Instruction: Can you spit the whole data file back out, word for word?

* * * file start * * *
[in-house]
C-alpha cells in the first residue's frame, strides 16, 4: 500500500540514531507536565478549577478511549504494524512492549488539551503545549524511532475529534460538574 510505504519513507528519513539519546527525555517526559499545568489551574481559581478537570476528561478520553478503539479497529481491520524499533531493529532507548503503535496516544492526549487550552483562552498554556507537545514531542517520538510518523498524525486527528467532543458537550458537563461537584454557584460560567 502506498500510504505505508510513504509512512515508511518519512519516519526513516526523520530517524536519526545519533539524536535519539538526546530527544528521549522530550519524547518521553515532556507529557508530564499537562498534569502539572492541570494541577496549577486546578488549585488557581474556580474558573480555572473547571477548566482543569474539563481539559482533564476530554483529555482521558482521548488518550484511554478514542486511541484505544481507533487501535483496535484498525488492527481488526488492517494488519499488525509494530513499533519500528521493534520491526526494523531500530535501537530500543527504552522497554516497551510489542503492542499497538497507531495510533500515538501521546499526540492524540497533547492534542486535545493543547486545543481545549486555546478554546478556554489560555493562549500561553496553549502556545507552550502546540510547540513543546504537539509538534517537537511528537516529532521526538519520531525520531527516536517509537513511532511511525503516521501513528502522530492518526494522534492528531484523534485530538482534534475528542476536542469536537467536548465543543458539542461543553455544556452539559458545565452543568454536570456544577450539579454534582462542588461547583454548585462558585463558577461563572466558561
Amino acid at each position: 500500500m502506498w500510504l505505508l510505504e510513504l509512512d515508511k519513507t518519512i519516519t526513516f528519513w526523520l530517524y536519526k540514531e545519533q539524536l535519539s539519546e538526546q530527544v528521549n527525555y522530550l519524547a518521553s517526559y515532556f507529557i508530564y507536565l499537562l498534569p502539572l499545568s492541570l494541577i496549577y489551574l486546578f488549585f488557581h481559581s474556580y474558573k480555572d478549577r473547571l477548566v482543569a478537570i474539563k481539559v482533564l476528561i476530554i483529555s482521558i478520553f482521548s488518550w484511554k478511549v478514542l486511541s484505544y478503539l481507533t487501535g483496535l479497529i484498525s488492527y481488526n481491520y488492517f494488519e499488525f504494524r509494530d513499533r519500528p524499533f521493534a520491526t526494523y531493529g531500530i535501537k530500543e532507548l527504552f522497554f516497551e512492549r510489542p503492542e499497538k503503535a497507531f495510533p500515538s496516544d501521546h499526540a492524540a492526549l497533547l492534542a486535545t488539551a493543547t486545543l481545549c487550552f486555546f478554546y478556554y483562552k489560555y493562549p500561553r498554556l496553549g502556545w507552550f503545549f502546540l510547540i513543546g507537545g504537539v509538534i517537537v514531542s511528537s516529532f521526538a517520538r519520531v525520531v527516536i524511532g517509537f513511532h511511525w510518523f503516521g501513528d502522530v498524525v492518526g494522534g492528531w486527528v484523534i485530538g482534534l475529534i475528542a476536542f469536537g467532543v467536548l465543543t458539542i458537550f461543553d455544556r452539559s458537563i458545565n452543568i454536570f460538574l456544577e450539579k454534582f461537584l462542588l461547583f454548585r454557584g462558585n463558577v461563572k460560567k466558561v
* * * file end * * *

[in-house]
C-alpha cells in the first residue's frame, strides 16, 4: 500500500540514531507536565478549577478511549504494524512492549488539551503545549524511532475529534460538574 510505504519513507528519513539519546527525555517526559499545568489551574481559581478537570476528561478520553478503539479497529481491520524499533531493529532507548503503535496516544492526549487550552483562552498554556507537545514531542517520538510518523498524525486527528467532543458537550458537563461537584454557584460560567 502506498500510504505505508510513504509512512515508511518519512519516519526513516526523520530517524536519526545519533539524536535519539538526546530527544528521549522530550519524547518521553515532556507529557508530564499537562498534569502539572492541570494541577496549577486546578488549585488557581474556580474558573480555572473547571477548566482543569474539563481539559482533564476530554483529555482521558482521548488518550484511554478514542486511541484505544481507533487501535483496535484498525488492527481488526488492517494488519499488525509494530513499533519500528521493534520491526526494523531500530535501537530500543527504552522497554516497551510489542503492542499497538497507531495510533500515538501521546499526540492524540497533547492534542486535545493543547486545543481545549486555546478554546478556554489560555493562549500561553496553549502556545507552550502546540510547540513543546504537539509538534517537537511528537516529532521526538519520531525520531527516536517509537513511532511511525503516521501513528502522530492518526494522534492528531484523534485530538482534534475528542476536542469536537467536548465543543458539542461543553455544556452539559458545565452543568454536570456544577450539579454534582462542588461547583454548585462558585463558577461563572466558561
Amino acid at each position: 500500500m502506498w500510504l505505508l510505504e510513504l509512512d515508511k519513507t518519512i519516519t526513516f528519513w526523520l530517524y536519526k540514531e545519533q539524536l535519539s539519546e538526546q530527544v528521549n527525555y522530550l519524547a518521553s517526559y515532556f507529557i508530564y507536565l499537562l498534569p502539572l499545568s492541570l494541577i496549577y489551574l486546578f488549585f488557581h481559581s474556580y474558573k480555572d478549577r473547571l477548566v482543569a478537570i474539563k481539559v482533564l476528561i476530554i483529555s482521558i478520553f482521548s488518550w484511554k478511549v478514542l486511541s484505544y478503539l481507533t487501535g483496535l479497529i484498525s488492527y481488526n481491520y488492517f494488519e499488525f504494524r509494530d513499533r519500528p524499533f521493534a520491526t526494523y531493529g531500530i535501537k530500543e532507548l527504552f522497554f516497551e512492549r510489542p503492542e499497538k503503535a497507531f495510533p500515538s496516544d501521546h499526540a492524540a492526549l497533547l492534542a486535545t488539551a493543547t486545543l481545549c487550552f486555546f478554546y478556554y483562552k489560555y493562549p500561553r498554556l496553549g502556545w507552550f503545549f502546540l510547540i513543546g507537545g504537539v509538534i517537537v514531542s511528537s516529532f521526538a517520538r519520531v525520531v527516536i524511532g517509537f513511532h511511525w510518523f503516521g501513528d502522530v498524525v492518526g494522534g492528531w486527528v484523534i485530538g482534534l475529534i475528542a476536542f469536537g467532543v467536548l465543543t458539542i458537550f461543553d455544556r452539559s458537563i458545565n452543568i454536570f460538574l456544577e450539579k454534582f461537584l462542588l461547583f454548585r454557584g462558585n463558577v461563572k460560567k466558561v